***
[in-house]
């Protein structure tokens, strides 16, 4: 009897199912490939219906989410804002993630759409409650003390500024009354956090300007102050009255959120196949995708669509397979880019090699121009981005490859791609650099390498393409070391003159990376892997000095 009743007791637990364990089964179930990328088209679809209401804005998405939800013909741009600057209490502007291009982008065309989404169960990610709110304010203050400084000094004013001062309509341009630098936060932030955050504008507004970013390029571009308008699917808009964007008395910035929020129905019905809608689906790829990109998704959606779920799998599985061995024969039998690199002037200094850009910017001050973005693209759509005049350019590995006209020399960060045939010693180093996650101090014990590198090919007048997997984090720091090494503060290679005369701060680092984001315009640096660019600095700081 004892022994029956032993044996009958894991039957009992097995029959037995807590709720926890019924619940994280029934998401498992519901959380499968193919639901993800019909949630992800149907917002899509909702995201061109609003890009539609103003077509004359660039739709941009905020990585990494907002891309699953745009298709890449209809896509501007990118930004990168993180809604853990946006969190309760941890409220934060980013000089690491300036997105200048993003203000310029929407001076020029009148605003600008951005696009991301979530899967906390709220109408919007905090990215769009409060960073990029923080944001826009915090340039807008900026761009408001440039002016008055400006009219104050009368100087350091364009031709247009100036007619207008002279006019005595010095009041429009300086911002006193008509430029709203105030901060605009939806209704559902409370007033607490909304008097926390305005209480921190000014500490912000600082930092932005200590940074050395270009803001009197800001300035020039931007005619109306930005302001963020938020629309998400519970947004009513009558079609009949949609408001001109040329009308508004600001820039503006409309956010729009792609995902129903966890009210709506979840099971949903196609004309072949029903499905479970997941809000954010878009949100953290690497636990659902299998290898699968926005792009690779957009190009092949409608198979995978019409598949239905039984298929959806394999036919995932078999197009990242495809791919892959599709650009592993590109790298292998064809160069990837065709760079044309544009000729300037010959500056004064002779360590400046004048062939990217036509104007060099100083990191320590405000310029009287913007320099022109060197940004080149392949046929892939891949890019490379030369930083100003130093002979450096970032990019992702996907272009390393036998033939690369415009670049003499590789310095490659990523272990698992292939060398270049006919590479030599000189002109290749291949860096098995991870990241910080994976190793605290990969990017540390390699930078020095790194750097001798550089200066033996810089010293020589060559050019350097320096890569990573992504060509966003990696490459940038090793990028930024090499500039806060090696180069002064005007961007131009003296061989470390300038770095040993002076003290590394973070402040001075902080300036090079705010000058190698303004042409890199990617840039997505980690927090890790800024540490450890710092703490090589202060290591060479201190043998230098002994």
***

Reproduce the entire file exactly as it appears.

[in-house]
């Protein structure tokens, strides 16, 4: 009897199912490939219906989410804002993630759409409650003390500024009354956090300007102050009255959120196949995708669509397979880019090699121009981005490859791609650099390498393409070391003159990376892997000095 009743007791637990364990089964179930990328088209679809209401804005998405939800013909741009600057209490502007291009982008065309989404169960990610709110304010203050400084000094004013001062309509341009630098936060932030955050504008507004970013390029571009308008699917808009964007008395910035929020129905019905809608689906790829990109998704959606779920799998599985061995024969039998690199002037200094850009910017001050973005693209759509005049350019590995006209020399960060045939010693180093996650101090014990590198090919007048997997984090720091090494503060290679005369701060680092984001315009640096660019600095700081 004892022994029956032993044996009958894991039957009992097995029959037995807590709720926890019924619940994280029934998401498992519901959380499968193919639901993800019909949630992800149907917002899509909702995201061109609003890009539609103003077509004359660039739709941009905020990585990494907002891309699953745009298709890449209809896509501007990118930004990168993180809604853990946006969190309760941890409220934060980013000089690491300036997105200048993003203000310029929407001076020029009148605003600008951005696009991301979530899967906390709220109408919007905090990215769009409060960073990029923080944001826009915090340039807008900026761009408001440039002016008055400006009219104050009368100087350091364009031709247009100036007619207008002279006019005595010095009041429009300086911002006193008509430029709203105030901060605009939806209704559902409370007033607490909304008097926390305005209480921190000014500490912000600082930092932005200590940074050395270009803001009197800001300035020039931007005619109306930005302001963020938020629309998400519970947004009513009558079609009949949609408001001109040329009308508004600001820039503006409309956010729009792609995902129903966890009210709506979840099971949903196609004309072949029903499905479970997941809000954010878009949100953290690497636990659902299998290898699968926005792009690779957009190009092949409608198979995978019409598949239905039984298929959806394999036919995932078999197009990242495809791919892959599709650009592993590109790298292998064809160069990837065709760079044309544009000729300037010959500056004064002779360590400046004048062939990217036509104007060099100083990191320590405000310029009287913007320099022109060197940004080149392949046929892939891949890019490379030369930083100003130093002979450096970032990019992702996907272009390393036998033939690369415009670049003499590789310095490659990523272990698992292939060398270049006919590479030599000189002109290749291949860096098995991870990241910080994976190793605290990969990017540390390699930078020095790194750097001798550089200066033996810089010293020589060559050019350097320096890569990573992504060509966003990696490459940038090793990028930024090499500039806060090696180069002064005007961007131009003296061989470390300038770095040993002076003290590394973070402040001075902080300036090079705010000058190698303004042409890199990617840039997505980690927090890790800024540490450890710092703490090589202060290591060479201190043998230098002994």